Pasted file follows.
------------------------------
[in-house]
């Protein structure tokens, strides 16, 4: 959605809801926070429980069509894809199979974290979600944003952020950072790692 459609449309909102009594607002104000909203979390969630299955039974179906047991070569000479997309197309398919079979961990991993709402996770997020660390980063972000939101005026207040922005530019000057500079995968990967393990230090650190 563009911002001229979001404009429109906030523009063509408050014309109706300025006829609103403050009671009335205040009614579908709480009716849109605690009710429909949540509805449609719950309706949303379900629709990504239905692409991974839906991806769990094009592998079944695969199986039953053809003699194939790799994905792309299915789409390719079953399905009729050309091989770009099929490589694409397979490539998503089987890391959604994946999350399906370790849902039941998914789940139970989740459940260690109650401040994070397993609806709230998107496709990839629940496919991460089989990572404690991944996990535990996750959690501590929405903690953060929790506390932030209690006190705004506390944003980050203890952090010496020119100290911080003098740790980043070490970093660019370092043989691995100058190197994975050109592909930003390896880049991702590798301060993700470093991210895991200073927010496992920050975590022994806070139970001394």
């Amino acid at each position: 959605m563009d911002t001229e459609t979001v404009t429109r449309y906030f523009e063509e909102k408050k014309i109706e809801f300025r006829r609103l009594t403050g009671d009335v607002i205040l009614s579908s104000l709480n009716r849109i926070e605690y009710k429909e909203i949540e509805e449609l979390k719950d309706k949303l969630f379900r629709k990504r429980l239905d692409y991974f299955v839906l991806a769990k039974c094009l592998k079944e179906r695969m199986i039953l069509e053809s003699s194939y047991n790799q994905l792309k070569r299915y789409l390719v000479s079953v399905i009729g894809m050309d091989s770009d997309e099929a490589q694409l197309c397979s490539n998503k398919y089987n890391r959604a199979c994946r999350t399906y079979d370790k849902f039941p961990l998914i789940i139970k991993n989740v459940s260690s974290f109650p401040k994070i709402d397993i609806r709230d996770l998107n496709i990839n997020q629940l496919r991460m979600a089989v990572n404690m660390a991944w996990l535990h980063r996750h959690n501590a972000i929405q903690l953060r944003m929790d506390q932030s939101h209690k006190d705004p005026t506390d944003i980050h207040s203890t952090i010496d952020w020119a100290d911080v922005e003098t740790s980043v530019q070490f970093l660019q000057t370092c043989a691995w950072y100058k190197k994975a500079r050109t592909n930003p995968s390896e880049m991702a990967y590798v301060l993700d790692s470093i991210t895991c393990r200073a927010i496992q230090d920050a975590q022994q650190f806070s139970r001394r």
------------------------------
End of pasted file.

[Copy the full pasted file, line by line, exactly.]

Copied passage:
[in-house]
């Protein structure tokens, strides 16, 4: 959605809801926070429980069509894809199979974290979600944003952020950072790692 459609449309909102009594607002104000909203979390969630299955039974179906047991070569000479997309197309398919079979961990991993709402996770997020660390980063972000939101005026207040922005530019000057500079995968990967393990230090650190 563009911002001229979001404009429109906030523009063509408050014309109706300025006829609103403050009671009335205040009614579908709480009716849109605690009710429909949540509805449609719950309706949303379900629709990504239905692409991974839906991806769990094009592998079944695969199986039953053809003699194939790799994905792309299915789409390719079953399905009729050309091989770009099929490589694409397979490539998503089987890391959604994946999350399906370790849902039941998914789940139970989740459940260690109650401040994070397993609806709230998107496709990839629940496919991460089989990572404690991944996990535990996750959690501590929405903690953060929790506390932030209690006190705004506390944003980050203890952090010496020119100290911080003098740790980043070490970093660019370092043989691995100058190197994975050109592909930003390896880049991702590798301060993700470093991210895991200073927010496992920050975590022994806070139970001394």
């Amino acid at each position: 959605m563009d911002t001229e459609t979001v404009t429109r449309y906030f523009e063509e909102k408050k014309i109706e809801f300025r006829r609103l009594t403050g009671d009335v607002i205040l009614s579908s104000l709480n009716r849109i926070e605690y009710k429909e909203i949540e509805e449609l979390k719950d309706k949303l969630f379900r629709k990504r429980l239905d692409y991974f299955v839906l991806a769990k039974c094009l592998k079944e179906r695969m199986i039953l069509e053809s003699s194939y047991n790799q994905l792309k070569r299915y789409l390719v000479s079953v399905i009729g894809m050309d091989s770009d997309e099929a490589q694409l197309c397979s490539n998503k398919y089987n890391r959604a199979c994946r999350t399906y079979d370790k849902f039941p961990l998914i789940i139970k991993n989740v459940s260690s974290f109650p401040k994070i709402d397993i609806r709230d996770l998107n496709i990839n997020q629940l496919r991460m979600a089989v990572n404690m660390a991944w996990l535990h980063r996750h959690n501590a972000i929405q903690l953060r944003m929790d506390q932030s939101h209690k006190d705004p005026t506390d944003i980050h207040s203890t952090i010496d952020w020119a100290d911080v922005e003098t740790s980043v530019q070490f970093l660019q000057t370092c043989a691995w950072y100058k190197k994975a500079r050109t592909n930003p995968s390896e880049m991702a990967y590798v301060l993700d790692s470093i991210t895991c393990r200073a927010i496992q230090d920050a975590q022994q650190f806070s139970r001394r």